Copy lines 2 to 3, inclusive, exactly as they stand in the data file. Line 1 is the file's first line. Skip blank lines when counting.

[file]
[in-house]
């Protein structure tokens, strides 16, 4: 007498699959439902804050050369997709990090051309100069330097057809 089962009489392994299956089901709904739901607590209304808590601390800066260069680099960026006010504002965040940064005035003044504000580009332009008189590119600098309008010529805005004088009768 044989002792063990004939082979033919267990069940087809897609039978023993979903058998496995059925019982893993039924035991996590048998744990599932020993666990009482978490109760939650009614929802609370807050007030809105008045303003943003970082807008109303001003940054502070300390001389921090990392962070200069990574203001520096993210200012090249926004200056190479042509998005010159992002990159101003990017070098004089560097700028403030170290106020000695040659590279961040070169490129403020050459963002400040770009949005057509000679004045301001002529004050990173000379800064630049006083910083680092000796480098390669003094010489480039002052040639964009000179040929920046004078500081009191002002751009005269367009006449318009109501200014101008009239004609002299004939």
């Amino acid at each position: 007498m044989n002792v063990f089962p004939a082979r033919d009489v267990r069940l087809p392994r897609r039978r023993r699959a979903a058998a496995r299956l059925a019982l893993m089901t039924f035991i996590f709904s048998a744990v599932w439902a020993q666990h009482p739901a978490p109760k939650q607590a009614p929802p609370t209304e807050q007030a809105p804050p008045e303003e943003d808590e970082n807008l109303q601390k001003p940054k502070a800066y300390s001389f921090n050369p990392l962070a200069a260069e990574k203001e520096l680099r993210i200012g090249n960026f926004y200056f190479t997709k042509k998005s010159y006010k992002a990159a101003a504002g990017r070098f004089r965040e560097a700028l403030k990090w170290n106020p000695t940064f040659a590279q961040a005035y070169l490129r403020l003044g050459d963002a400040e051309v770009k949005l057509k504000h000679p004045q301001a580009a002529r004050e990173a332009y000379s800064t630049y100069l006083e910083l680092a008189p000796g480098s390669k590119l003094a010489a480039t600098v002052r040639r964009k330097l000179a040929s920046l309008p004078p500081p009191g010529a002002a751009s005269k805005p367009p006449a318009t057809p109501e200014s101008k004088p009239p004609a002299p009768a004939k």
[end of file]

């Protein structure tokens, strides 16, 4: 007498699959439902804050050369997709990090051309100069330097057809 089962009489392994299956089901709904739901607590209304808590601390800066260069680099960026006010504002965040940064005035003044504000580009332009008189590119600098309008010529805005004088009768 044989002792063990004939082979033919267990069940087809897609039978023993979903058998496995059925019982893993039924035991996590048998744990599932020993666990009482978490109760939650009614929802609370807050007030809105008045303003943003970082807008109303001003940054502070300390001389921090990392962070200069990574203001520096993210200012090249926004200056190479042509998005010159992002990159101003990017070098004089560097700028403030170290106020000695040659590279961040070169490129403020050459963002400040770009949005057509000679004045301001002529004050990173000379800064630049006083910083680092000796480098390669003094010489480039002052040639964009000179040929920046004078500081009191002002751009005269367009006449318009109501200014101008009239004609002299004939």
């Amino acid at each position: 007498m044989n002792v063990f089962p004939a082979r033919d009489v267990r069940l087809p392994r897609r039978r023993r699959a979903a058998a496995r299956l059925a019982l893993m089901t039924f035991i996590f709904s048998a744990v599932w439902a020993q666990h009482p739901a978490p109760k939650q607590a009614p929802p609370t209304e807050q007030a809105p804050p008045e303003e943003d808590e970082n807008l109303q601390k001003p940054k502070a800066y300390s001389f921090n050369p990392l962070a200069a260069e990574k203001e520096l680099r993210i200012g090249n960026f926004y200056f190479t997709k042509k998005s010159y006010k992002a990159a101003a504002g990017r070098f004089r965040e560097a700028l403030k990090w170290n106020p000695t940064f040659a590279q961040a005035y070169l490129r403020l003044g050459d963002a400040e051309v770009k949005l057509k504000h000679p004045q301001a580009a002529r004050e990173a332009y000379s800064t630049y100069l006083e910083l680092a008189p000796g480098s390669k590119l003094a010489a480039t600098v002052r040639r964009k330097l000179a040929s920046l309008p004078p500081p009191g010529a002002a751009s005269k805005p367009p006449a318009t057809p109501e200014s101008k004088p009239p004609a002299p009768a004939k």